gOnZoRiFFiC's Top 10 Films of 2008
every year since 2001, i've picked a list of my favorite movies of the year and posted them online. it's always hard to narrow it down to ten (my list was originally twenty), so i'll add honorable mentions for the rest. here we go...
10. ROLE MODELS
Moves ahead of the incredible "Zack And Miri", "Forgetting Sarah Marshall" and "Tropic Thunder" as the funniest movie of 2008 for me. In terms of joke-to-laughs ratio, it's the highest and most consistent. Fans of previous David Wain/State alumnus pictures "The Ten" and "Wet Hot American Summer" will find this to be a more mainstream comedy, but in terms of dialog it's definitely on par with those. Jane Lynch steals absolutely every scene she's in: "I'm in good standing with the local judge. Not to get too graphic, but I used to suck his dick for drug money."
09. THE PERIOD
Finally, the no-budget digital filmmaking revolution has produced its first true underground epic. "The Period" was made by fearless art school students armed with gallons and gallons of fake blood, effectively picking up where John Waters left off in the 70s and taking that style to Matthew Barney-inspired new frontiers. I am honored to be the first person to review this film here, as "The Period" is possibly the best camcorder movie I've ever seen.
08. SICK NURSES
I can't give the fully clothed shower scenes a pass, but otherwise, this is one of the most visually interesting and creatively photographed horror films in quite some time. Featuring some very memorable death scenes, "Sick Nurses" is the cure for anyone burned out on Asian horror films.
07. SMART PEOPLE
Incredible film like "The Savages", a nearly flawless meld of drama and comedy featuring multiple layered characters. As much as I enjoyed all the performances, Thomas Haden Church absolutely steals this flick from everybody with his turn as Dennis Quaid's burnout adoptive brother. Could have easily been a throwaway comic relief role but instead was the highlight of the film for me. Outstanding writing and direction, will be overlooked come Oscar season.
06. GONZO: THE LIFE AND WORK OF HUNTER S. THOMPSON
Near-perfect, and one of the best films of 2008, this documentary spends most of its running time covering Thompson's political writing in order to help illustrate the conflicted final sentiments expressed in the film's conclusion by people who knew Thompson the best. Featuring some really creative editing that heavily incorporates the artwork of Ralph Steadman, this is truly a great companion piece to Terry Gilliam's now-classic 1998 film "Fear and Loathing in Las Vegas", and a very loving tribute to one of the most innovative, original and influential journalists who ever lived. it's moving, funny, and extremely thought-provoking. My only criticism would be the fact that approximately 20 years of Thompson's life (1980-2000) is pretty much skipped over, which is a bit disappointing considering the film's title.
05. THE RUINS
More like "Evil Dead" and "The Thing" than most every film that claims to be, this is less a monster movie and more a survival picture. Surprisingly intense, not on the level that "Turistas" was but definitely more gruesome (I had to look away once, and winced several times), "The Ruins" joins the ranks of great little horror movies that take place in a minimal setting. Definitely a movie every low-budget filmmaker could learn from, particularly how they managed to create so much suspense and shoot one set so many different ways. Better than expected.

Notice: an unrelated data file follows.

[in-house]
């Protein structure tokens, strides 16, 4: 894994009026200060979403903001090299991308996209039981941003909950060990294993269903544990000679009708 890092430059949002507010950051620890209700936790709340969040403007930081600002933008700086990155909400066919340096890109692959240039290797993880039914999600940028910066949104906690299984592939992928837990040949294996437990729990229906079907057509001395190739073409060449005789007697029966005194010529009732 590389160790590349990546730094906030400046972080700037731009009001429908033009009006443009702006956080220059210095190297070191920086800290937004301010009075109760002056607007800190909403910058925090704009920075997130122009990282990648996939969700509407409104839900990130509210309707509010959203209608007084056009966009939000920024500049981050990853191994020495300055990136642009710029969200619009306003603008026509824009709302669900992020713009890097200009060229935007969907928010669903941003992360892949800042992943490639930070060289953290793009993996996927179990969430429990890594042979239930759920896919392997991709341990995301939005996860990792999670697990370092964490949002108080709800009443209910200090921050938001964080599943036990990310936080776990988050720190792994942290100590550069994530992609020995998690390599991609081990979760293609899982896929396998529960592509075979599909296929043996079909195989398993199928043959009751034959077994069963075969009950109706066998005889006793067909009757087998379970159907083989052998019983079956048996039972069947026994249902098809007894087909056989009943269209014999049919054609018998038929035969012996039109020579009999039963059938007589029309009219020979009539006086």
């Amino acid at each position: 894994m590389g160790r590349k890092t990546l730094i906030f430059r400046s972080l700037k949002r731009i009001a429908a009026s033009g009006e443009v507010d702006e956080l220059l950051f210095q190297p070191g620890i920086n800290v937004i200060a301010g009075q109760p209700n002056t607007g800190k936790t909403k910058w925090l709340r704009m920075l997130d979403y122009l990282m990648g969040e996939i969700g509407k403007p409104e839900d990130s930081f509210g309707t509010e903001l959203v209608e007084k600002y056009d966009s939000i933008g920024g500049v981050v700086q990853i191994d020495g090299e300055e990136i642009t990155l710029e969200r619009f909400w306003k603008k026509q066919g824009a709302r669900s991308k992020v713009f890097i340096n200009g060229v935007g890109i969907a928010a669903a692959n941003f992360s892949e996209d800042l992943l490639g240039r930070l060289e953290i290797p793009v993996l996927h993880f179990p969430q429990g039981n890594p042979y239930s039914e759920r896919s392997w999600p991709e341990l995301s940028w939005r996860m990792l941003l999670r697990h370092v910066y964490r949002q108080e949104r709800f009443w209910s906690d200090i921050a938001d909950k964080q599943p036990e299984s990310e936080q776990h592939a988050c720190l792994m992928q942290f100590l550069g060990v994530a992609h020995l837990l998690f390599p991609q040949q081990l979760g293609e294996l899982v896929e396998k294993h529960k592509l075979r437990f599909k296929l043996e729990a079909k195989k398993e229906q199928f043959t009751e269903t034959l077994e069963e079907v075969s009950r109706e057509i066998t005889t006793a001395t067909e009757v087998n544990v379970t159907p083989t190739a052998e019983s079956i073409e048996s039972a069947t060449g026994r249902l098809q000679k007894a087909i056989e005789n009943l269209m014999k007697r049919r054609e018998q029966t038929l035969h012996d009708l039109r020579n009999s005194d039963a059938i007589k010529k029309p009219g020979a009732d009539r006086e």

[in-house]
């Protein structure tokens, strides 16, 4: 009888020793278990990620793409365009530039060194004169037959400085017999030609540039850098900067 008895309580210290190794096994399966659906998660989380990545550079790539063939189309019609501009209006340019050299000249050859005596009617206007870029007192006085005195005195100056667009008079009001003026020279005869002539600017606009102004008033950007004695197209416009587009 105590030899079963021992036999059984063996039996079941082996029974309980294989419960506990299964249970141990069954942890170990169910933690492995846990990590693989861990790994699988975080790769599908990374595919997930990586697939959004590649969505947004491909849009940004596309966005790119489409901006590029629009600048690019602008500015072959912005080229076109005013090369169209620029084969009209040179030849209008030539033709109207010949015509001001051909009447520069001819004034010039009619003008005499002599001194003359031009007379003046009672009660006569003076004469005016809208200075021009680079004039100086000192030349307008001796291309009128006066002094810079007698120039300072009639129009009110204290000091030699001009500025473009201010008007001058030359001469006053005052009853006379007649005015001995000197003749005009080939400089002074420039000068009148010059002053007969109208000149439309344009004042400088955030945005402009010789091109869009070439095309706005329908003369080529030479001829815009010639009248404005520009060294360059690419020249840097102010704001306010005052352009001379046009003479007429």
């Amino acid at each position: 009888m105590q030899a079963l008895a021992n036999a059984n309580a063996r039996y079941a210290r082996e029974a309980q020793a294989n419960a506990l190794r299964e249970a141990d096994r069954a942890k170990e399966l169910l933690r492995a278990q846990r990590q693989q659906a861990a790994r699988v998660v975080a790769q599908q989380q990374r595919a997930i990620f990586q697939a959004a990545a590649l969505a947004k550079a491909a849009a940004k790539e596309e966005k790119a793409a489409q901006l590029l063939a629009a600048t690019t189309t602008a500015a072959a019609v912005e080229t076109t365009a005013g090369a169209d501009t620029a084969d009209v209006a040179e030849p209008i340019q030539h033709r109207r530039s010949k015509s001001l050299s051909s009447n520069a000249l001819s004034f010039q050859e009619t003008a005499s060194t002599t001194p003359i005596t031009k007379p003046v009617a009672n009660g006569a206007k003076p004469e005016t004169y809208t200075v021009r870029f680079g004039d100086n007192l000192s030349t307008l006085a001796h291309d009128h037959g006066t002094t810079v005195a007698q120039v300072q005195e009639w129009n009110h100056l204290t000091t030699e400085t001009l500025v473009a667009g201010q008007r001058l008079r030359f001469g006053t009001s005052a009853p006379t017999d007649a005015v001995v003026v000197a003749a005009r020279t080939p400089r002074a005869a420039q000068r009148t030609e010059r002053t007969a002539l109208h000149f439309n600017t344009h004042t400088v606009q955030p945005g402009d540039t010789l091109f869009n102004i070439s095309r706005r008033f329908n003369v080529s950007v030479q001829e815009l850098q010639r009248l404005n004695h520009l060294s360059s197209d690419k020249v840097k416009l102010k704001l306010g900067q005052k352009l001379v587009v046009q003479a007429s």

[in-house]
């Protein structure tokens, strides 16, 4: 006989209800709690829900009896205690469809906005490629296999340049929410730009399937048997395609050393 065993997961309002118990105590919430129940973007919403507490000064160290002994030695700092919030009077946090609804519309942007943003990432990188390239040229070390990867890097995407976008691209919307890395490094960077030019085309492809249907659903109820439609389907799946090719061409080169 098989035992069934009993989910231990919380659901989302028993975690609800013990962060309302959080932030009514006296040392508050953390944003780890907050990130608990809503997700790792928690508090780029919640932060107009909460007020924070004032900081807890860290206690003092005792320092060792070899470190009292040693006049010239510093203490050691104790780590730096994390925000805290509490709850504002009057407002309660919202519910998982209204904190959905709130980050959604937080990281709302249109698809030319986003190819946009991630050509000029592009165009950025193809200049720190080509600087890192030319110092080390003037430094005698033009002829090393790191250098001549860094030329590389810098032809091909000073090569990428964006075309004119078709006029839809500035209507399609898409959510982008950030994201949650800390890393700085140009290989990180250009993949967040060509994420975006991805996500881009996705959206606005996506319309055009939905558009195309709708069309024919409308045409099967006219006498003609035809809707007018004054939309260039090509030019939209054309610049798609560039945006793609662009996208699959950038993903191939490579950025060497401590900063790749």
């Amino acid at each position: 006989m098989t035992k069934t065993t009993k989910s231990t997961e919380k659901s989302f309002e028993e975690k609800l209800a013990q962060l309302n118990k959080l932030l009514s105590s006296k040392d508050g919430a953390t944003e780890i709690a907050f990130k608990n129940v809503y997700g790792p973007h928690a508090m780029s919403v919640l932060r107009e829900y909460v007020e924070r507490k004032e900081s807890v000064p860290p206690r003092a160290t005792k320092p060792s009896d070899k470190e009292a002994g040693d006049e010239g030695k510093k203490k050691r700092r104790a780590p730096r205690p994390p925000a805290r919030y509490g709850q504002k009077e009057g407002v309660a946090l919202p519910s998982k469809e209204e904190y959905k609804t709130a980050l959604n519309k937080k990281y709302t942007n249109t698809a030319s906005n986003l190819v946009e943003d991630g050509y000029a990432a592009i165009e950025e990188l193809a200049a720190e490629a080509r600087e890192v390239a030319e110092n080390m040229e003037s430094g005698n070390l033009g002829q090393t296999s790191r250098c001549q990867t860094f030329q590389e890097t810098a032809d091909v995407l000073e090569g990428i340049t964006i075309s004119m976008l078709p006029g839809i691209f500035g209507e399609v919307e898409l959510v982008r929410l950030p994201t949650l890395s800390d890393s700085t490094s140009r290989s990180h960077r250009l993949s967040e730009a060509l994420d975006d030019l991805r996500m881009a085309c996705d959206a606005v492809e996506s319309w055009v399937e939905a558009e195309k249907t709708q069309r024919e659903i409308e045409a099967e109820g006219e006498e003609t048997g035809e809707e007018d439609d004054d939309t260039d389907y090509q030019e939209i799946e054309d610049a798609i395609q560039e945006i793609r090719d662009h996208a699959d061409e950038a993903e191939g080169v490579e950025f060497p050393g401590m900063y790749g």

Stuart Gordon's best since "Castle Freak" (really his best film since the 80s) combines true crime and social commentary with Gordon's requisite dark humor and gore. While the actual case it's based on is horrifying enough on its own (and up to a point, doesn't deviate much at all from what really happened), "Stuck" maintains a tense and exciting pace throughout. Definitely one of the better horror films this year.
03. SYNECDOCHE, NEW YORK
Charlie Kaufman's epic, no question about it. I'm not a good enough writer to put into words just how huge and important a film this was to me, suffice to say that it's one of the best movies I've ever seen. Just sad enough to leave an impression, just creative enough to be unlike anything else in theaters, and just weird enough to be fun as fuck. Synecdoche is an odd title that stands fora gigantic achievement in film and storytelling. You and your friends will be talking about this one for days, and I believe as the years go by, you'll think about it more and more. Highest possible recommendation.
02. LET THE RIGHT ONE IN
I almost NEVER enjoy vampire movies, but "Let The Right One In" is exceptional in every way. Anyone who was ever bullied as a kid, had trouble standing up for yourself, wished for an imaginary friend who would kill (or at least help beat the shit out of) your enemies will really connect with this flick. The main characters are twelve-year-olds, but don't expect "Harry Potter" here. It's moody, gory, sensitive, beautiful, unpredictable and quietly powerful. The ending is among the best I have ever seen. Completely satisfying and highly recommended.
01. GIRLS ROCK
Here it is, the 100% far and away champion greatest fucking movie I saw all year. You know a movie is good when you never want it to end, and that's how "Girls Rock" played for me. It will be available January 27th on DVD (go to girlsrockmovie.com for ordering info) and I already reserved my copy. Not only will I watch it over and over, but I'll show it to everyone who comes to my house and I'll bring it to all my friends' houses for them to see as well. Rather than explain exactly why I loved it so much, I'll just show you the trailer...
HONORABLE MENTION: BE KIND REWIND, CHOKE, CHRISTMAS ON MARS, FORGETTING SARAH MARSHALL, HANCOCK, PINEAPPLE EXPRESS, POULTRYGEIST, TROPIC THUNDER, ZACK AND MIRI MAKE A PORNO